By Elizabeth Lowe
PARKVILLE – Walking through the halls of St. Ursula School May 7, Sister of Notre Dame de Namur Joan Kelly greeted the students she passed by name, stopping to hug some of them.
“Education has been my joy,” said Sister Joan, principal of the Parkville school for 28 years. “It’s something I’ve loved.”
Sister Joan will retire June 30. She has been an educator for 55 years and a religious sister for 58 years.
“There’s a time for everything,” said Sister Joan, 75. “It’s time to move on.”
Before coming to St. Ursula, Sister Joan taught for 27 years at schools in New York, Pennsylvania and Washington, D.C.
“I’m a teacher, first and foremost,” she said.
When Sister Joan arrived at St. Ursula in 1986, the parish school didn’t offer Spanish classes, pre-kindergarten, kindergarten or extended day programs. There were 370 students in grades 1-8.
Since 1993, the school has had more than 600 students, Sister Joan said. Forty-four of the current 647 students are the children of alumni who attended St. Ursula during Sister Joan’s tenure, including seventh-grader Kaila Marcozzi.
“There’s so many students and she takes the time to know your name,” said Kaila, whose mother, Jessica Gossman, is a St. Ursula alumna. “It makes you feel important.”
Kelli McCarty, 33, attended St. Ursula for grades 1-8, all during Sister Joan’s tenure. Sons Gavin and Connor are in kindergarten and fifth grade, respectively.
“She truly puts the kids, as well as their families, first,” said McCarty, a member of St. Ursula’s mother’s club. “She is leaving behind a sense of family. We are all the same, we are all one family. We work together. She is truly the mother hen of the school.”
Theresa Fifer, a St. Ursula kindergarten teacher for 26 years, is the mother of three St. Ursula graduates, ages 36, 34 and 32. Fifer described Sister Joan as a visible leader, who greets students as they climb out of their cars each morning and directs traffic in the afternoons.
“She’s extremely energetic,” Fifer said. “She is disciplined dealing with children and faculty. I’ll miss the comfort of knowing she understands her teachers and faculty.”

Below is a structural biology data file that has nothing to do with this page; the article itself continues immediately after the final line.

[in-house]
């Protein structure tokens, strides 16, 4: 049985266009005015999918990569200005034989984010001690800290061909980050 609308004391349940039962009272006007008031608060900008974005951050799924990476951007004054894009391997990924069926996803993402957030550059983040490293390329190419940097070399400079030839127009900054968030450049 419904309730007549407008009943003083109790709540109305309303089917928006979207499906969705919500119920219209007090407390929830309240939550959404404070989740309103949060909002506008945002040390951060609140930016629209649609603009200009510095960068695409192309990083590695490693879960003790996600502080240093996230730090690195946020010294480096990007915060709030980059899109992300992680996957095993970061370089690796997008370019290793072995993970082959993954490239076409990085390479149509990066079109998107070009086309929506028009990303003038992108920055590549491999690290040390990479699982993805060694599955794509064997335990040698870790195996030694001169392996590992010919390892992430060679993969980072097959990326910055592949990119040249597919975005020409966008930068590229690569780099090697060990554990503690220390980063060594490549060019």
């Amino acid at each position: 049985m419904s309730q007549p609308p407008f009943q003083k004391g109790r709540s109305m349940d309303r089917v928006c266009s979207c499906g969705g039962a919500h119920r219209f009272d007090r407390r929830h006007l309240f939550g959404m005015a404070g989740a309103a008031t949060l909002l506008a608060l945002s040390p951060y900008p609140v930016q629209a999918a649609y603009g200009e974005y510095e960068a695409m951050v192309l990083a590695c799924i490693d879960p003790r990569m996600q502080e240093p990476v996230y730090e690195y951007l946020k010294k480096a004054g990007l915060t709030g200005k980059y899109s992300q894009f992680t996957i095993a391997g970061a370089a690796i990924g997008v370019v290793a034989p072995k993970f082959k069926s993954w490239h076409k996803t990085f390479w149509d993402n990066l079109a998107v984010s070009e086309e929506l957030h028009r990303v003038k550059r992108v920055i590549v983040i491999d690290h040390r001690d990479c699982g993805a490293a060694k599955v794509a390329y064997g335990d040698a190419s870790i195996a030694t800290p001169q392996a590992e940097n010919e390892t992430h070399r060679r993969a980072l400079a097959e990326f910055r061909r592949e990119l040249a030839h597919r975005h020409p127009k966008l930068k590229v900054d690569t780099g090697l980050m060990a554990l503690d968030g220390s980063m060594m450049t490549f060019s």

Sister Joan has a sterling memory, said Father Stephen E. Hook, pastor of St. Ursula.
“She’s good at recalling kids’ names,” he said. “It was a big help for me if I had a question about a family or a person. It made my transition a lot easier.”
Her legacy is a well-run school, Father Hook said.
“It’s more than community,” he said. “It comes across as being a family and people try to take care of each other. There’s a strong sense of family fostered because of her.”
Sister Joan said while she has helped lay a strong foundation, “no one person does anything.”
“It’s a very strong community,” she said. “The parents are very involved in the school, the grandparents are very involved.”
Sister Joan considers her legacy the establishment of a program for students with special learning needs, which began about 25 years ago.
Next month, Sister Joan will share with the community her plans for the future. However, she isn’t going far; she resides at the convent adjacent to the school.
John D’Adamo, assistant principal of Immaculate Conception School in Towson, has been named St. Ursula’s new principal. He will be the school’s first lay and male principal.
“I’m blessed with being the one to take on the task of securing her legacy for future generations,” he said. “It’s a tremendous privilege to build on a strong foundation.”